In this way, the automation pinned to each ecosystem or project, increases the barrier to entry for leveraging cross-ecosystem benefits.
The above issues cause barriers that prevent companies, even those with microservices and modern infrastructures, from fully unlocking the speed and Agilities associated with the ‘DevOps’ mindset, especially where legacy or brownfield environments exist.
If we do not leverage the best from both the PaaS and Container ecosystem, developers will continue needing to trade off one ecosystem for potential early access to innovations in another. Alternatively, be stuck managing two, mainly-siloed infrastructures.
This picture is worse in larger companies which are trying to support their teams with a development platform: In this case, choosing a company-wide platform with one ecosystem will prevent access to capabilities could drive some teams away from adoption and into another round of Shadow IT.
As part of our cloud native open source efforts, we wanted to solve this problem of DevOps team choice vs siloed infrastructures internally;
- Cloud Foundry simplicity and developer UX for developers who wished to consume it.
- Container Orchestration (Kubernetes/Marathon) for developers with their own container build pipelines.
- Container ecosystem dataservices and support for non-microservices transitional applications.
- No operational cost of two infrastructure stacks, reducing the cost of automation, resource, tooling, and infrastructure.
Introducing Container Cloud Foundry
We have taken the open source Cloud Foundry components, including DEA and Diego and packaged them to run simply and efficiently on modern container orchestrators, such as Mesos/Marathon or Kubernetes. The deployment has also been coupled with service discovery to allow the components to converge without needing deployment/start ordering and allows items to re-converge or move compute nodes due to failures or scheduled maintenance.
Consul becomes our BOSH in this case, providing information on the state, reachability and location of each component.
We realized Containerizing the Cloud Foundry application components would make them more consumable to the wider container communities than trying to move the container ecosystem to BOSH releases. In this way, we can augment container stacks deployments such as Mesos or Kubernetes, allowing a subset of teams to leverage Cloud Foundry.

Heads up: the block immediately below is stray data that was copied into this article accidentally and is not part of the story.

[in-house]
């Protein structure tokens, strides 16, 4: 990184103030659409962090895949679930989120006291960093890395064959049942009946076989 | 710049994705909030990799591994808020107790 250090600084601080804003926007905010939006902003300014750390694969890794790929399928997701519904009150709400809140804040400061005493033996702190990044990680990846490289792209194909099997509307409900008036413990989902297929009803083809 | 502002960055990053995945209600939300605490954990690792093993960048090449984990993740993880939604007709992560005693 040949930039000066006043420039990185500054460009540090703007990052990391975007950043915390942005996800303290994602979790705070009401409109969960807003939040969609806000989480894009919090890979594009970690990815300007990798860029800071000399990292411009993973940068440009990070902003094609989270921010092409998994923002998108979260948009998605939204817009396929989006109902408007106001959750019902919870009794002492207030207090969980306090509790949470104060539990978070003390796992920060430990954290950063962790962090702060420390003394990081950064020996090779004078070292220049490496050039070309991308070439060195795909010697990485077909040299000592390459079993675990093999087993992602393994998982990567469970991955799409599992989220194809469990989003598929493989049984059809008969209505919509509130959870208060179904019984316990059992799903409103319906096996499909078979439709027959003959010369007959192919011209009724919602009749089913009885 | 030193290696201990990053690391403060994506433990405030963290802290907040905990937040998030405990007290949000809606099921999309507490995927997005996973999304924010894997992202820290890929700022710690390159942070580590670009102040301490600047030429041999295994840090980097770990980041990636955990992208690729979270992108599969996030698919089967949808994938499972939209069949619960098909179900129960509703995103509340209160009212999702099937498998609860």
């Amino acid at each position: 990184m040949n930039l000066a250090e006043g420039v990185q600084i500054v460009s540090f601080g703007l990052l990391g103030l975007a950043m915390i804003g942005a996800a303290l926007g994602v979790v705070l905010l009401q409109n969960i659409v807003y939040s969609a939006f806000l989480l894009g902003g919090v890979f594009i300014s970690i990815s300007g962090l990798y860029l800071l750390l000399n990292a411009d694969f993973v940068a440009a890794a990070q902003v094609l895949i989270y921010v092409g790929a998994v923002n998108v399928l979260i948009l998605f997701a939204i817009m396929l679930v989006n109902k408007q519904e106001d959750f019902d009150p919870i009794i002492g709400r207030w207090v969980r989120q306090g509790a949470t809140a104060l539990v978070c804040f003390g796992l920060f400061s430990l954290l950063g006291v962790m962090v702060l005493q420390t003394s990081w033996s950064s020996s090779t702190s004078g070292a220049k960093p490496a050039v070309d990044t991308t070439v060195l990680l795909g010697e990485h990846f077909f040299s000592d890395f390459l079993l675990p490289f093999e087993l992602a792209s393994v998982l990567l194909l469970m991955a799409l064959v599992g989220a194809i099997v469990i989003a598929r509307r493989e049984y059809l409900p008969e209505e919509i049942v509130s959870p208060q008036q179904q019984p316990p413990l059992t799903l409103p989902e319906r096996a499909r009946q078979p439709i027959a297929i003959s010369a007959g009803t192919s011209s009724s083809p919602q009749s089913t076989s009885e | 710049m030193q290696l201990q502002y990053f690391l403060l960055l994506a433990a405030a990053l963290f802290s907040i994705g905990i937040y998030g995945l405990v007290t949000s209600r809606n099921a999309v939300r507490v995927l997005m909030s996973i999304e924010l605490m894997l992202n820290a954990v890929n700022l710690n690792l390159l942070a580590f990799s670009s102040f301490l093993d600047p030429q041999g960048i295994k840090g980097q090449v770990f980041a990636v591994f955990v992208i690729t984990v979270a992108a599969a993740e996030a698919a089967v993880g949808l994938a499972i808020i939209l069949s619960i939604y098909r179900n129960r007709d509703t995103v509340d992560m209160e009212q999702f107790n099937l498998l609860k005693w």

Whats more, we now have the flexibility in a single stack to leverage Mesos Framework and Containerized dataservices, reduce the need for two siloed stacks and bring the two ecosystems closer together.
Consider the potential benefits below:
- Reduction of deployment complexity for open source Cloud Foundry.
- Simple, rapid bare metal deployments of Cloud Foundry.
- Cloud Foundry scale-out or upgrade operations that take seconds.
- Service brokers taking advantage of immediately available containerized services.
- Enterprises able to offer what developers choice from a single stack.
- Support for Cloud Foundry in a huge number of non-IaaS environments (without hacking BOSH CPI’s).
- Developers able to evaluate new data services without needing operational blessing.
- Easier customization of Cloud Foundry components by users.
- New community members can leverage Cloud Foundry from their existing container stack without dedicating VM’s.
Containerized Cloud Foundry Tech Preview
We did not want this to be a one off technical preview. Therefore we produced a build pipeline that will take an existing cloudfoundry BOSH release, and produce the relevant containers for a deployment, tagged with that cloudfoundry version; ready to be consumed from a docker hub style repository.
We have also limited the complexity of configuration, by picking a subset of Cloud Foundry configuration parameters (such as admin username/password, system domain name etc) and configuring those dynamically, using our Consul service discovery cluster as a bootstrap K/V store for the information.
Therefore the generated docker images are generic and consumable for all deployments:
In this way, you won’t need to use the pipeline to produce your own ContainerCF as we don’t bake in per-deployment items like passwords or domains; just consume the same public images for a given Containerized Cloud Foundry release.
See it in action!
Here’s a little demo video of the deployment and consumption of CloudFoundry via the cf cli.
Sounds good? What next..
We are excited to see what the community can achieve with Containerized Cloud Foundry. To that end, we’ll be OpenSourcing not only the generated Containerized Cloud Foundry docker images into a public docker hub, but also the build pipeline to allow community members to add their own innovations.
Over the coming days, we’ll be building out documentation at http://container.cf, firstly on consumption of the existing images and then on the pipeline itself.
If your interested in learning more or contributing, follow our efforts @ContainerCF or join the #containerCF cloudfoundry slack channel.
Matt Johnson (@MattdashJ) and his team contributed this innovation and drafted the content for this blog post.